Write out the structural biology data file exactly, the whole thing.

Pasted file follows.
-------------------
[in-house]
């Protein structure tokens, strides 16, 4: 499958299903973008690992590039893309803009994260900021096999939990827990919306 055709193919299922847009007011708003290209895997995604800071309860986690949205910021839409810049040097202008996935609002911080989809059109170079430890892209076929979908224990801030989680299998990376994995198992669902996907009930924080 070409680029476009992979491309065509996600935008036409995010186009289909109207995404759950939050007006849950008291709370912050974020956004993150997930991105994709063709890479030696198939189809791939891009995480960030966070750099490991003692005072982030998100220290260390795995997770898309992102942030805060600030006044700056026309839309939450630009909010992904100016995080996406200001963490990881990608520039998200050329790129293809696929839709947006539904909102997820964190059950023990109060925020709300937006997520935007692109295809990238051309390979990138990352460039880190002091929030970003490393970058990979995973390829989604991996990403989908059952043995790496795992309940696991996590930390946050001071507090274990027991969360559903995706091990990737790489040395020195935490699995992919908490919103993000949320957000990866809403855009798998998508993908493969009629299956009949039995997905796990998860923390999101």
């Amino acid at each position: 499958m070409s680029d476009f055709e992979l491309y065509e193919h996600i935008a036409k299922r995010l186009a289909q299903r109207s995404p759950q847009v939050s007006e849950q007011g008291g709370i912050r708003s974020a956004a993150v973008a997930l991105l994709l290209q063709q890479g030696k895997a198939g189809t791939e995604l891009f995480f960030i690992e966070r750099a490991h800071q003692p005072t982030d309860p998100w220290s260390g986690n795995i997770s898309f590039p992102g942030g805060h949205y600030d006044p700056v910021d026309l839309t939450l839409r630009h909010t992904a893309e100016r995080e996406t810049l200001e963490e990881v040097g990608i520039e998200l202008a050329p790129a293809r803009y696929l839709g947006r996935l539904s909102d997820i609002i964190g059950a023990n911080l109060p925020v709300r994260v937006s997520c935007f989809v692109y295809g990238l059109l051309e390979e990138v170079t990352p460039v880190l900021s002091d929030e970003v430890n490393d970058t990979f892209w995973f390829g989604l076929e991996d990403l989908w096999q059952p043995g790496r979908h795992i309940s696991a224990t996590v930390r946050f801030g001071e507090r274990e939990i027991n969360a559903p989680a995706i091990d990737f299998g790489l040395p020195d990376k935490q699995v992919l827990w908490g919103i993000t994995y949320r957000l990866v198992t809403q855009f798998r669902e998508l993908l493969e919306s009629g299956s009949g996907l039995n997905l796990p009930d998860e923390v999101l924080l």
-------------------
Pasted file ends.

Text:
[in-house]
């Protein structure tokens, strides 16, 4: 499958299903973008690992590039893309803009994260900021096999939990827990919306 055709193919299922847009007011708003290209895997995604800071309860986690949205910021839409810049040097202008996935609002911080989809059109170079430890892209076929979908224990801030989680299998990376994995198992669902996907009930924080 070409680029476009992979491309065509996600935008036409995010186009289909109207995404759950939050007006849950008291709370912050974020956004993150997930991105994709063709890479030696198939189809791939891009995480960030966070750099490991003692005072982030998100220290260390795995997770898309992102942030805060600030006044700056026309839309939450630009909010992904100016995080996406200001963490990881990608520039998200050329790129293809696929839709947006539904909102997820964190059950023990109060925020709300937006997520935007692109295809990238051309390979990138990352460039880190002091929030970003490393970058990979995973390829989604991996990403989908059952043995790496795992309940696991996590930390946050001071507090274990027991969360559903995706091990990737790489040395020195935490699995992919908490919103993000949320957000990866809403855009798998998508993908493969009629299956009949039995997905796990998860923390999101």
């Amino acid at each position: 499958m070409s680029d476009f055709e992979l491309y065509e193919h996600i935008a036409k299922r995010l186009a289909q299903r109207s995404p759950q847009v939050s007006e849950q007011g008291g709370i912050r708003s974020a956004a993150v973008a997930l991105l994709l290209q063709q890479g030696k895997a198939g189809t791939e995604l891009f995480f960030i690992e966070r750099a490991h800071q003692p005072t982030d309860p998100w220290s260390g986690n795995i997770s898309f590039p992102g942030g805060h949205y600030d006044p700056v910021d026309l839309t939450l839409r630009h909010t992904a893309e100016r995080e996406t810049l200001e963490e990881v040097g990608i520039e998200l202008a050329p790129a293809r803009y696929l839709g947006r996935l539904s909102d997820i609002i964190g059950a023990n911080l109060p925020v709300r994260v937006s997520c935007f989809v692109y295809g990238l059109l051309e390979e990138v170079t990352p460039v880190l900021s002091d929030e970003v430890n490393d970058t990979f892209w995973f390829g989604l076929e991996d990403l989908w096999q059952p043995g790496r979908h795992i309940s696991a224990t996590v930390r946050f801030g001071e507090r274990e939990i027991n969360a559903p989680a995706i091990d990737f299998g790489l040395p020195d990376k935490q699995v992919l827990w908490g919103i993000t994995y949320r957000l990866v198992t809403q855009f798998r669902e998508l993908l493969e919306s009629g299956s009949g996907l039995n997905l796990p009930d998860e923390v999101l924080l």